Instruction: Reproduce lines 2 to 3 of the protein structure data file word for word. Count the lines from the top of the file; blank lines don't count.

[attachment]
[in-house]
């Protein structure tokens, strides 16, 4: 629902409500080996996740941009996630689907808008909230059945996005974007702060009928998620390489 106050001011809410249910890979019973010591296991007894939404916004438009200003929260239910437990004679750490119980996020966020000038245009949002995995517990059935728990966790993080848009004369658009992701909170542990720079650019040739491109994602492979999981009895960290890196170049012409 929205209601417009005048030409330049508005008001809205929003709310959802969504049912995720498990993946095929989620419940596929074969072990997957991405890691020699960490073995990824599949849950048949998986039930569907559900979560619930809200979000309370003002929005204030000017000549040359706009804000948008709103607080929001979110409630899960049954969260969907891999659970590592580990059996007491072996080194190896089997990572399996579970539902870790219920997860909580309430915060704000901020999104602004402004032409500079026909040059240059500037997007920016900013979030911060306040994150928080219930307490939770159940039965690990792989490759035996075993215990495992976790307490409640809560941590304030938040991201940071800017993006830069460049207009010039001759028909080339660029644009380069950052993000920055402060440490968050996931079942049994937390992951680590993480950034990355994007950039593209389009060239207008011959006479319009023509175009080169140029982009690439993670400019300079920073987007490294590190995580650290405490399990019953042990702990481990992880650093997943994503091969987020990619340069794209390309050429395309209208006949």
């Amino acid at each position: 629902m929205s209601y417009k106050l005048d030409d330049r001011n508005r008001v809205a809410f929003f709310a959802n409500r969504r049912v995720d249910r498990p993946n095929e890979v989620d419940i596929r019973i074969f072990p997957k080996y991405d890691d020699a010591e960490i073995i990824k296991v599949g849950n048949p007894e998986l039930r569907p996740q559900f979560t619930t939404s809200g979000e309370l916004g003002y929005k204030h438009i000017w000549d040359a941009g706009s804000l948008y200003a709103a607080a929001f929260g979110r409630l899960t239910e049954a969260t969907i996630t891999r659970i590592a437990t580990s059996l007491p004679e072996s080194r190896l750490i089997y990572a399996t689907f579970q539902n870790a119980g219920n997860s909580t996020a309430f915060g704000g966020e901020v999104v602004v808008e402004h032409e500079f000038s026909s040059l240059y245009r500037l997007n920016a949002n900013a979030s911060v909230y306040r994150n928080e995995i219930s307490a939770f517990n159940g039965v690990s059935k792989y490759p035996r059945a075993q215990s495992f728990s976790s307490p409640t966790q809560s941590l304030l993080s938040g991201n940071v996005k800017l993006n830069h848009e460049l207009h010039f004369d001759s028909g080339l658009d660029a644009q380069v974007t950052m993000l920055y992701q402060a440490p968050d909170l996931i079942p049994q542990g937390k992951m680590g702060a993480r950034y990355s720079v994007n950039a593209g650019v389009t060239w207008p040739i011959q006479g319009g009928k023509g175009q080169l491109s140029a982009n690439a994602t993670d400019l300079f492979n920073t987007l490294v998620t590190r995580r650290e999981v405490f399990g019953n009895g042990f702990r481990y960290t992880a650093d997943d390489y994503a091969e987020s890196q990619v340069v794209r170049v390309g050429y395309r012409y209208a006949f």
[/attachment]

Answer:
């Protein structure tokens, strides 16, 4: 629902409500080996996740941009996630689907808008909230059945996005974007702060009928998620390489 106050001011809410249910890979019973010591296991007894939404916004438009200003929260239910437990004679750490119980996020966020000038245009949002995995517990059935728990966790993080848009004369658009992701909170542990720079650019040739491109994602492979999981009895960290890196170049012409 929205209601417009005048030409330049508005008001809205929003709310959802969504049912995720498990993946095929989620419940596929074969072990997957991405890691020699960490073995990824599949849950048949998986039930569907559900979560619930809200979000309370003002929005204030000017000549040359706009804000948008709103607080929001979110409630899960049954969260969907891999659970590592580990059996007491072996080194190896089997990572399996579970539902870790219920997860909580309430915060704000901020999104602004402004032409500079026909040059240059500037997007920016900013979030911060306040994150928080219930307490939770159940039965690990792989490759035996075993215990495992976790307490409640809560941590304030938040991201940071800017993006830069460049207009010039001759028909080339660029644009380069950052993000920055402060440490968050996931079942049994937390992951680590993480950034990355994007950039593209389009060239207008011959006479319009023509175009080169140029982009690439993670400019300079920073987007490294590190995580650290405490399990019953042990702990481990992880650093997943994503091969987020990619340069794209390309050429395309209208006949």
């Amino acid at each position: 629902m929205s209601y417009k106050l005048d030409d330049r001011n508005r008001v809205a809410f929003f709310a959802n409500r969504r049912v995720d249910r498990p993946n095929e890979v989620d419940i596929r019973i074969f072990p997957k080996y991405d890691d020699a010591e960490i073995i990824k296991v599949g849950n048949p007894e998986l039930r569907p996740q559900f979560t619930t939404s809200g979000e309370l916004g003002y929005k204030h438009i000017w000549d040359a941009g706009s804000l948008y200003a709103a607080a929001f929260g979110r409630l899960t239910e049954a969260t969907i996630t891999r659970i590592a437990t580990s059996l007491p004679e072996s080194r190896l750490i089997y990572a399996t689907f579970q539902n870790a119980g219920n997860s909580t996020a309430f915060g704000g966020e901020v999104v602004v808008e402004h032409e500079f000038s026909s040059l240059y245009r500037l997007n920016a949002n900013a979030s911060v909230y306040r994150n928080e995995i219930s307490a939770f517990n159940g039965v690990s059935k792989y490759p035996r059945a075993q215990s495992f728990s976790s307490p409640t966790q809560s941590l304030l993080s938040g991201n940071v996005k800017l993006n830069h848009e460049l207009h010039f004369d001759s028909g080339l658009d660029a644009q380069v974007t950052m993000l920055y992701q402060a440490p968050d909170l996931i079942p049994q542990g937390k992951m680590g702060a993480r950034y990355s720079v994007n950039a593209g650019v389009t060239w207008p040739i011959q006479g319009g009928k023509g175009q080169l491109s140029a982009n690439a994602t993670d400019l300079f492979n920073t987007l490294v998620t590190r995580r650290e999981v405490f399990g019953n009895g042990f702990r481990y960290t992880a650093d997943d390489y994503a091969e987020s890196q990619v340069v794209r170049v390309g050429y395309r012409y209208a006949f």